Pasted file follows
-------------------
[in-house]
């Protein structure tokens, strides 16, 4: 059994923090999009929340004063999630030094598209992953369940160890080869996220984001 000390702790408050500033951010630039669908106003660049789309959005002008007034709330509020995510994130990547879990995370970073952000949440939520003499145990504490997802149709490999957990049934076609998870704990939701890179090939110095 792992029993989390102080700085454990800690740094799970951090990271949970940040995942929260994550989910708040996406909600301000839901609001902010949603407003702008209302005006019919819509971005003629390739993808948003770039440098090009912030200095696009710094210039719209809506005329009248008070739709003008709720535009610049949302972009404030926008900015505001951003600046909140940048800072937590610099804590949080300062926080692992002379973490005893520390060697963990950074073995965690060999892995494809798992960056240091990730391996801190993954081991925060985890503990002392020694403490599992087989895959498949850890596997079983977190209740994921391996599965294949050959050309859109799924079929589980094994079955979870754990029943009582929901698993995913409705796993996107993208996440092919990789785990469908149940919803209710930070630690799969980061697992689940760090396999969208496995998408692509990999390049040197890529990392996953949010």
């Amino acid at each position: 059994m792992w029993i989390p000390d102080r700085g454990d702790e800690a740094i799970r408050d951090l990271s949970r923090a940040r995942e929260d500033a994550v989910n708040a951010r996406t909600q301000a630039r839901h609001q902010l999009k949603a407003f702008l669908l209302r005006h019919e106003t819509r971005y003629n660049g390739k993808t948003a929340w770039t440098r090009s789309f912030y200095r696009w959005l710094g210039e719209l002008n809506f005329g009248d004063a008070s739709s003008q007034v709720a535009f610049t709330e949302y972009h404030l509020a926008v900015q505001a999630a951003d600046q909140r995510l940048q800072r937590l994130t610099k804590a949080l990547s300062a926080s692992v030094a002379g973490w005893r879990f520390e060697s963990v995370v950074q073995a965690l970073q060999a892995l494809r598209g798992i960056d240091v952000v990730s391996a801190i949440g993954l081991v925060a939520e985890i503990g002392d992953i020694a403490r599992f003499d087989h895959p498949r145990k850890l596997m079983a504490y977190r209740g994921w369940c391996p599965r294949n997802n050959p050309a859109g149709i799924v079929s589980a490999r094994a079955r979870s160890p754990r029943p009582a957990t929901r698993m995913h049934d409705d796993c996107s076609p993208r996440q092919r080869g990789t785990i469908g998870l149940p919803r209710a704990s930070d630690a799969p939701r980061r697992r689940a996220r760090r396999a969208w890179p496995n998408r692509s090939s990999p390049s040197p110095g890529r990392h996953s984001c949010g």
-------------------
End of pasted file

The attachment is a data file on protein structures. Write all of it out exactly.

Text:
[in-house]
């Protein structure tokens, strides 16, 4: 059994923090999009929340004063999630030094598209992953369940160890080869996220984001 000390702790408050500033951010630039669908106003660049789309959005002008007034709330509020995510994130990547879990995370970073952000949440939520003499145990504490997802149709490999957990049934076609998870704990939701890179090939110095 792992029993989390102080700085454990800690740094799970951090990271949970940040995942929260994550989910708040996406909600301000839901609001902010949603407003702008209302005006019919819509971005003629390739993808948003770039440098090009912030200095696009710094210039719209809506005329009248008070739709003008709720535009610049949302972009404030926008900015505001951003600046909140940048800072937590610099804590949080300062926080692992002379973490005893520390060697963990950074073995965690060999892995494809798992960056240091990730391996801190993954081991925060985890503990002392020694403490599992087989895959498949850890596997079983977190209740994921391996599965294949050959050309859109799924079929589980094994079955979870754990029943009582929901698993995913409705796993996107993208996440092919990789785990469908149940919803209710930070630690799969980061697992689940760090396999969208496995998408692509990999390049040197890529990392996953949010």
């Amino acid at each position: 059994m792992w029993i989390p000390d102080r700085g454990d702790e800690a740094i799970r408050d951090l990271s949970r923090a940040r995942e929260d500033a994550v989910n708040a951010r996406t909600q301000a630039r839901h609001q902010l999009k949603a407003f702008l669908l209302r005006h019919e106003t819509r971005y003629n660049g390739k993808t948003a929340w770039t440098r090009s789309f912030y200095r696009w959005l710094g210039e719209l002008n809506f005329g009248d004063a008070s739709s003008q007034v709720a535009f610049t709330e949302y972009h404030l509020a926008v900015q505001a999630a951003d600046q909140r995510l940048q800072r937590l994130t610099k804590a949080l990547s300062a926080s692992v030094a002379g973490w005893r879990f520390e060697s963990v995370v950074q073995a965690l970073q060999a892995l494809r598209g798992i960056d240091v952000v990730s391996a801190i949440g993954l081991v925060a939520e985890i503990g002392d992953i020694a403490r599992f003499d087989h895959p498949r145990k850890l596997m079983a504490y977190r209740g994921w369940c391996p599965r294949n997802n050959p050309a859109g149709i799924v079929s589980a490999r094994a079955r979870s160890p754990r029943p009582a957990t929901r698993m995913h049934d409705d796993c996107s076609p993208r996440q092919r080869g990789t785990i469908g998870l149940p919803r209710a704990s930070d630690a799969p939701r980061r697992r689940a996220r760090r396999a969208w890179p496995n998408r692509s090939s990999p390049s040197p110095g890529r990392h996953s984001c949010g």